Rosy's scrawlings on Can't See Can't Hear But Love
Underneath all my guff and bluster there's a bit of a soppy heart, one that's revealed on occasion when people impress me with their kindness, hopefulness and understanding. To me these bring out more goodness from and reveal more of people's character than most other emotions, love included. W hen I read this, my soppy heart was engaged right from the start. Something that might have been hard considering the circumstances: ones in which I had to block off a lot of emotional turmoil in order to get through.
I started reading after losing my Grandmother and while in the inevitable and unchangeable process of losing my Grandfather, to a form of dementia no less. My soppy heart was all bricked up so that I wouldn't blub in front of my beloved Pop and so that I could keep a strong hold on things when it came to helping my family care for him. For my own ability to stay in one piece I couldn't do much in the way of talking about things but luckily I found Can't See Can't Hear But Love. Sound strange? Well, it is far from unusual that reading stories has helped me and others to get through difficult situations. And this one helped for several reasons.
In Can't See Can't Hear But Love I found a man who was living with one of my personal nightmares: blindness, a woman who was living with something that would irritate me no end: deafness, and an old woman living with what my Pop was. Not only that but there came along many very appropriate and insightful messages on dealing with such issues, the ones concerning dementia being the ones I could recognise the easiest. Things like: to care for others you need to be healthy and capable of meeting their demands, no matter how much you want to if you aren't. In other words, you need to be strong enough (inside and out) and available enough to take on sections of life they can no longer deal with for one reason or another. The messages are sometimes soft and sometimes harsh, all written up in a mess of emotions like love, obligation, hope, hopelessness, despair and so on. But I couldn't really find anything to argue with. Not even against the fear and cruelty others in more healthy situations deal out as they just plain can't understand.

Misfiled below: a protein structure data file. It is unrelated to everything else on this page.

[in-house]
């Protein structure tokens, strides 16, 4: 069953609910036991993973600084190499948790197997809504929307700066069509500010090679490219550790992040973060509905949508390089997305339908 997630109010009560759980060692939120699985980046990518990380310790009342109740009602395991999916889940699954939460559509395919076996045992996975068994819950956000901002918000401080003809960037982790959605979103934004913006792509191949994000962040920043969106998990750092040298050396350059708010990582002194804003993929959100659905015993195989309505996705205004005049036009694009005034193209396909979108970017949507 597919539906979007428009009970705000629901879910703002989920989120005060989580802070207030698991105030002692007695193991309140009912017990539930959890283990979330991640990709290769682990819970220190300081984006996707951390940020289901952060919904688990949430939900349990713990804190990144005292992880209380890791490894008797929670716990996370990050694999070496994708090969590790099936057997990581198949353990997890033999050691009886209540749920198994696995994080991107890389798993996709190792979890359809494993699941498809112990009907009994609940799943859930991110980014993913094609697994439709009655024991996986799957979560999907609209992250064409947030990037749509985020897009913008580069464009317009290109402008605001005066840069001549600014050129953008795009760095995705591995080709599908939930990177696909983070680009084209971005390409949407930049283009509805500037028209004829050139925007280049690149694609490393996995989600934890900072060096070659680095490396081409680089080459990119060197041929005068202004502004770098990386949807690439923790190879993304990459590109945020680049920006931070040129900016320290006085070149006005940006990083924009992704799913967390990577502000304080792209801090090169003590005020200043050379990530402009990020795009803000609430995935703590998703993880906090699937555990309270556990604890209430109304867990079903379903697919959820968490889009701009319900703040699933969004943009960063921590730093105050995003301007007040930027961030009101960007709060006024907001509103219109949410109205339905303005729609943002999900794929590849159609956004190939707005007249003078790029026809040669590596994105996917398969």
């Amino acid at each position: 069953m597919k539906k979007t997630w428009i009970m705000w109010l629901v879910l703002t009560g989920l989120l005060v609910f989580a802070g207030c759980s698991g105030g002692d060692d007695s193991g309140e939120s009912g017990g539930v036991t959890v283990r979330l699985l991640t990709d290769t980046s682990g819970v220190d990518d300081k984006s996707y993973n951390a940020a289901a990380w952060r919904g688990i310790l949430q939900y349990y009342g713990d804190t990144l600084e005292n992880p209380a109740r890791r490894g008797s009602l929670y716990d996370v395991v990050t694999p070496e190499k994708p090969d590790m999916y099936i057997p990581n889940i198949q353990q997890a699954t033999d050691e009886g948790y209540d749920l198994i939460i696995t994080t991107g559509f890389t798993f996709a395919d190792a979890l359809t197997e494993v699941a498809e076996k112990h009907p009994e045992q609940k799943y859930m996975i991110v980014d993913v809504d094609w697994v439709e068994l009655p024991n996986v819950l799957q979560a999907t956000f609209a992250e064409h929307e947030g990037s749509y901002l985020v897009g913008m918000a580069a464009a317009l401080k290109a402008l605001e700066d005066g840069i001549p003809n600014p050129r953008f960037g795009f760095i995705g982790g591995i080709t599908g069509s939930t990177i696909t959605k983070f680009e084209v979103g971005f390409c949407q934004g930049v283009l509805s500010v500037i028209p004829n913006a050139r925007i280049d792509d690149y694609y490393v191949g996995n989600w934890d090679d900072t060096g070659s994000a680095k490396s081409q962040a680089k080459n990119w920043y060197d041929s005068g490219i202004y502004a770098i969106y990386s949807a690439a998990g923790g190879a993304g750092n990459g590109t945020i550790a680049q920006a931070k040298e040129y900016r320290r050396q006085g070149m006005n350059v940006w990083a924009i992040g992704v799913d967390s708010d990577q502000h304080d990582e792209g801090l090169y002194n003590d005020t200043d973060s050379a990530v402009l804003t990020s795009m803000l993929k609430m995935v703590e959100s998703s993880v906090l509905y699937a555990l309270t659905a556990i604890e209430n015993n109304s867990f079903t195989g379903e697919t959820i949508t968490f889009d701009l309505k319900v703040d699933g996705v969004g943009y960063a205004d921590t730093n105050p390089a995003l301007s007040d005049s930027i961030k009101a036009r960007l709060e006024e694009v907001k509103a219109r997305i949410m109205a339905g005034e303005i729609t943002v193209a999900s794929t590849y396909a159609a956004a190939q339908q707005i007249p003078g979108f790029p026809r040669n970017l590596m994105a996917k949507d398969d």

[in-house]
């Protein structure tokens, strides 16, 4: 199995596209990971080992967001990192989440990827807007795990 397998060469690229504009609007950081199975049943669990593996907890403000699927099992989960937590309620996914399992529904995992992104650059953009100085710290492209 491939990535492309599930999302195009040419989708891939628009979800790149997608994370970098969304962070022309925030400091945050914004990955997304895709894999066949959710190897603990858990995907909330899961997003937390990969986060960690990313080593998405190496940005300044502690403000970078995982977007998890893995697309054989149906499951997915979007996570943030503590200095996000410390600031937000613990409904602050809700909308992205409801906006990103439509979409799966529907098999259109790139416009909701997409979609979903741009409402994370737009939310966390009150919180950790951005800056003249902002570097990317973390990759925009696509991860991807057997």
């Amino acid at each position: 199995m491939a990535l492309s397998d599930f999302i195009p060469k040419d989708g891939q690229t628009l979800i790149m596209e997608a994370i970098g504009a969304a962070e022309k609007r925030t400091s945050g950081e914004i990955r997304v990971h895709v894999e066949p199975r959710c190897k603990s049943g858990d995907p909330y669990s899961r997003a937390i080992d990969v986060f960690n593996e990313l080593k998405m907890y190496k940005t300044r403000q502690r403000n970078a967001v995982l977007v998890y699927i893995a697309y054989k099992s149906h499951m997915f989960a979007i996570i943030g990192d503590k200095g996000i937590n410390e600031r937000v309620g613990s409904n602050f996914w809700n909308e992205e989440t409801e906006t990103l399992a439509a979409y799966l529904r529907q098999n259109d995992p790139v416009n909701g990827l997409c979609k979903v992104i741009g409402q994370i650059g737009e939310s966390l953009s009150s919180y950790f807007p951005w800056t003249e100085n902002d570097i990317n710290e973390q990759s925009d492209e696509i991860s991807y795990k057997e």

Notes on manga reader sites
The quality of manga readers can vary. The uploads are often done cheaply or as a serious hobby by a collective. Be aware that sometimes licence hasn't been given but the sites noted above, Manga Fox in particular, are extremely careful about adding and pulling mangas according to license agreements. So you shouldn't have to worry too much about the material being pirated. There are also translated works and non-translated. Amongst the translated works you will find that the quality of translation may vary according to the skills of the translators. Usually the works are perfectly readable anyway, with only a few added or dropped words or a word in the incorrect tense or with/out plurals. But sometimes the text becomes gobbledygook. In which case, either seek another version or give up and buy an official copy once a printed translation comes out. The other issue of note is you may need to expand the screen to read the text easily as sometimes the scans are minimised a little.
I find that if a page doesn't download properly or some other issue occurs (too slow or someone ordered the pages incorrectly etc.) with one reader then skipping across to another reader and picking up where I was is quite easy and rarely annoying.
Otherwise, enjoy and watch out you don't get too addicted you forget about the necessary things in life.